At a Glance: Kowloon Walled City, Container Ships

The only thing really subtle about Kowloon Walled City‘s Container Ships is how subtle it is. The tiny bits of melody that makes their way into the guitars of Scott Evans and Jon Howell, or the surprising effect the record — their second behind 2009’s Gambling on the Richter Scale and label debut on Brutal Panda Records — can have on the listener’s mood despite being so outwardly intense and seeming so cerebral in their approach, that pesky tendency to kick a face with a song.

It’s not the kind of thing you generally think of as ambient, but Container Ships has more to it than its surface heaviness. Its seven component tracks run a vinyl-ready 35 minutes and opening argument “The Pressure Keeps Me Alive” winds up somewhere right in the middle of Kowloon Walled City‘s scope of pace. Evans handles vocal duties with a kind of post-hardcore semi-speech, melodic enough when it needs to be and likewise able to turn within a line’s span into an all-out shout. Tonally, they’re more indebted to Godflesh than the Neurosis/Isis sphere of post-metal, but some of those elements are there, particularly on the centerpiece title-track or side B closer “You Don’t Have Cancer,” the two longest cuts at 7:11 and 8:44, respectively. Most of the album moves quicker, pushed ahead by Jeff Fagundes‘ about-t0-fly-apart drumming (spoiler alert: it never flies apart) and Ian Miller‘s thankfully prominent low end righteousness.

Third track “Beef Cattle” owed so much of its thrust to Godflesh‘s “Anthem” that I wanted to see if it also synched up with Jesus Christ Superstar. I couldn’t get it to work, but someone more enterprising might have better luck. Far from being turned off by the clarity of the derivation — that is, not liking the track for how blatantly it reminds me of something else — I mark “Beef Cattle” as one of Container Ships‘ several high points, its familiarity offset by the context of what’s surrounding, whether it’s the fast-paced rhythmic insistence and weighted crashes of “’50s Dad” before or the extended and gracefully executed build of “Container Ships” that follows. Kowloon Walled City don’t stay in one place long enough to be redundant.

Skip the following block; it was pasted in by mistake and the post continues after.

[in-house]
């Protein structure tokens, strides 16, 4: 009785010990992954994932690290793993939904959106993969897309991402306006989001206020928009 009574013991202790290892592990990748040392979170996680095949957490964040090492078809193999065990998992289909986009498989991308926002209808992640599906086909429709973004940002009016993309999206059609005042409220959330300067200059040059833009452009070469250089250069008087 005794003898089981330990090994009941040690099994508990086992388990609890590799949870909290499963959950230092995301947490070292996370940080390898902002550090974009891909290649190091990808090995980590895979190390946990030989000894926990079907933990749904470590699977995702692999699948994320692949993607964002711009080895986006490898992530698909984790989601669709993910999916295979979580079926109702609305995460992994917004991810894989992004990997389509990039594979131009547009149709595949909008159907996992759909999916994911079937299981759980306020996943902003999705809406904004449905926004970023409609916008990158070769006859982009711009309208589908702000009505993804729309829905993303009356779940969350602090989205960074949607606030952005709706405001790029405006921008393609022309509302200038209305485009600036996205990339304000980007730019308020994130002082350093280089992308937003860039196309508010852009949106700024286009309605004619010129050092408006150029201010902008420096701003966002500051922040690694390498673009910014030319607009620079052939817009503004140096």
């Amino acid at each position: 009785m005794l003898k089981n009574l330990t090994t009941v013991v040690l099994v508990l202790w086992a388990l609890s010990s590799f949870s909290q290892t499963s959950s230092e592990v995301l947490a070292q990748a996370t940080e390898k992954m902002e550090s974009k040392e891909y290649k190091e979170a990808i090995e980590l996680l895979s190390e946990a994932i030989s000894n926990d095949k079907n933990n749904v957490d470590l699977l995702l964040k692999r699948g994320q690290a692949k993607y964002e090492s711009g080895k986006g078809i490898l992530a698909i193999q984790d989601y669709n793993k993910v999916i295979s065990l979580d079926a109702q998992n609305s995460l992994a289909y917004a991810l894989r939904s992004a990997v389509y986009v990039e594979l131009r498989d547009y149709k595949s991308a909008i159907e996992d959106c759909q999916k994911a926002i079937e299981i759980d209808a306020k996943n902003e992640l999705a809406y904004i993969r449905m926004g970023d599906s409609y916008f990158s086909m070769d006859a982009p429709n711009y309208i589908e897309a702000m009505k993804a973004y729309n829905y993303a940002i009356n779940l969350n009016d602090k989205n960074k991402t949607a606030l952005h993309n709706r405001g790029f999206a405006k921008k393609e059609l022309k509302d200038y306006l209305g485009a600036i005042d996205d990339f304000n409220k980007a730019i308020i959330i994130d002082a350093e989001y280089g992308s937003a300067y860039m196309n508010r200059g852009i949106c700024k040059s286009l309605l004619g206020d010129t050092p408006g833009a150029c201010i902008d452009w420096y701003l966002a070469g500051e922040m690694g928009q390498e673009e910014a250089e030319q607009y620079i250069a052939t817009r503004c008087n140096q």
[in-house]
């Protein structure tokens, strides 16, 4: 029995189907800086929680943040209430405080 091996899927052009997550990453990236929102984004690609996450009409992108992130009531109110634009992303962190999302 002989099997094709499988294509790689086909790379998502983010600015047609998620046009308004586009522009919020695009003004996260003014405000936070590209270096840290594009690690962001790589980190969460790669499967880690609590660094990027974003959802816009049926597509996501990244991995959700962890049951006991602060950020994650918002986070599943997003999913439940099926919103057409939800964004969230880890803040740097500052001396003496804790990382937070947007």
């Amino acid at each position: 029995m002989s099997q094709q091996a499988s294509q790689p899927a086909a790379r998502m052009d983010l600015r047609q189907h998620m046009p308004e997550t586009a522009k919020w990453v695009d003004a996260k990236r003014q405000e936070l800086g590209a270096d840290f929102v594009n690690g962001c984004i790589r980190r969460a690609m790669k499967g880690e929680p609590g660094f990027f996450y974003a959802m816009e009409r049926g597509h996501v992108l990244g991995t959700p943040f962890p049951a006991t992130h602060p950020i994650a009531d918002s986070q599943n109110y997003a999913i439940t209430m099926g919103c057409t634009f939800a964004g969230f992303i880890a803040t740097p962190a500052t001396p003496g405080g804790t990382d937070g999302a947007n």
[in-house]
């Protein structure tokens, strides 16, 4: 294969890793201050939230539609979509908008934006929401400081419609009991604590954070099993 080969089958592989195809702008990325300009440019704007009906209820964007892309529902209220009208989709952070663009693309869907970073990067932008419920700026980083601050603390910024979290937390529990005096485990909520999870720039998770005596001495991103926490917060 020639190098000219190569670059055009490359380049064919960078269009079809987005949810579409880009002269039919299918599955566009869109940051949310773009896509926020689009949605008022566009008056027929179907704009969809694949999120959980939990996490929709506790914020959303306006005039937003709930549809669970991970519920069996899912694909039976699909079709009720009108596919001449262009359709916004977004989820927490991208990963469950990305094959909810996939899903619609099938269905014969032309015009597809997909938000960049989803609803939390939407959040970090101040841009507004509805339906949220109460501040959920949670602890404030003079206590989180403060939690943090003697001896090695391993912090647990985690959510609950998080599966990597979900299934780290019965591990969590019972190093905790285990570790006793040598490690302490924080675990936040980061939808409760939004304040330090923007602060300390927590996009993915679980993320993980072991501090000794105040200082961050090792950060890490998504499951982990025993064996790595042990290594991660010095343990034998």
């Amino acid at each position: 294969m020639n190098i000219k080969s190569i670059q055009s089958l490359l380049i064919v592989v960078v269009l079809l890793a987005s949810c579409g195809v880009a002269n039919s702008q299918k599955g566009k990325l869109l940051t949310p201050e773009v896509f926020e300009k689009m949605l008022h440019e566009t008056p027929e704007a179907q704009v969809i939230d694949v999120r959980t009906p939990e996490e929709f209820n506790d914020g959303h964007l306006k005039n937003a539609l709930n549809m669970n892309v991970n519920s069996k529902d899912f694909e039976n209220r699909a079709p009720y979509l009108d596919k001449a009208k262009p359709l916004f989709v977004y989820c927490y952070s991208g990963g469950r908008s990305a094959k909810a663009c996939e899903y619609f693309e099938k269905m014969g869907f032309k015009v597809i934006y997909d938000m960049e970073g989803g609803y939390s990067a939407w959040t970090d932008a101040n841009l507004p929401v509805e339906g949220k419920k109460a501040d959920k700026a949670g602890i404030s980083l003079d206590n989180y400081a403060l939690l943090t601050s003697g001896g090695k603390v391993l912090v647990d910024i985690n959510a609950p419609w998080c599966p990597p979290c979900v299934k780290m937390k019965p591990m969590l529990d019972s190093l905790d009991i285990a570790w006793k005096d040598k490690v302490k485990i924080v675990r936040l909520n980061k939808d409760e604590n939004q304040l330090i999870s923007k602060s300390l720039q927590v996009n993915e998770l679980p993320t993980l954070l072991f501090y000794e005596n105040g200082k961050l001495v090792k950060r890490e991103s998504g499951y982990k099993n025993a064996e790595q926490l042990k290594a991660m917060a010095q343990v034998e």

Miller‘s tone makes “Cornerstone,” looming large overhead alongside the guitars in the song’s second half, and though one might argue the track is overshadowed by its more memorable companions, “Container Ships” before and the strong hook of “Wrong Side of History” after,  effective pacing — just slower than middle, but floating here and there — and a solid linear structure make it less of a stumble than it might otherwise be. Still, “Wrong Side of History,” which builds no less momentum into closer “You Don’t Have Cancer” than “Beef Cattle” did into “Container Ships” to round out Container Ships‘ first half, is a defining point of the album. A late-era Akimbo sense of controlled chaos pervades and Evans‘ vocals calling out raised fists and clenched fingers — not to mention the delivery of those lines — push the song over the side of the hardcore designation without veering musically from their stated course. It’s the best chorus here. I wouldn’t want a whole album of it, but like with “Beef Cattle,” it works within the scope of Kowloon Walled City‘s approach.

They once more bring the proceedings to a crawl with “You Don’t Have Cancer,” wind noise setting a bed for the creeping build the payoff of which ends the album with largesse if not excess of tempo. By the crashes that hit just past the six-minute mark, the final cut on Container Ships is already operating at its peak level. The band don’t so much gradually wind the song down as mostly drop off, leaving just the guitar to riff through one more cycle before the sustain fades and then cuts out. Ultimately, Kowloon Walled City walk a pretty fine line of genre, but they do it with feet that land heavy enough to leave a mark. If you’ve never encountered them before, either on Gambling on the Richter Scale or their splits with Ladder Devils/Fight Amp or Thou, Container Ships should make for a rousing introduction.

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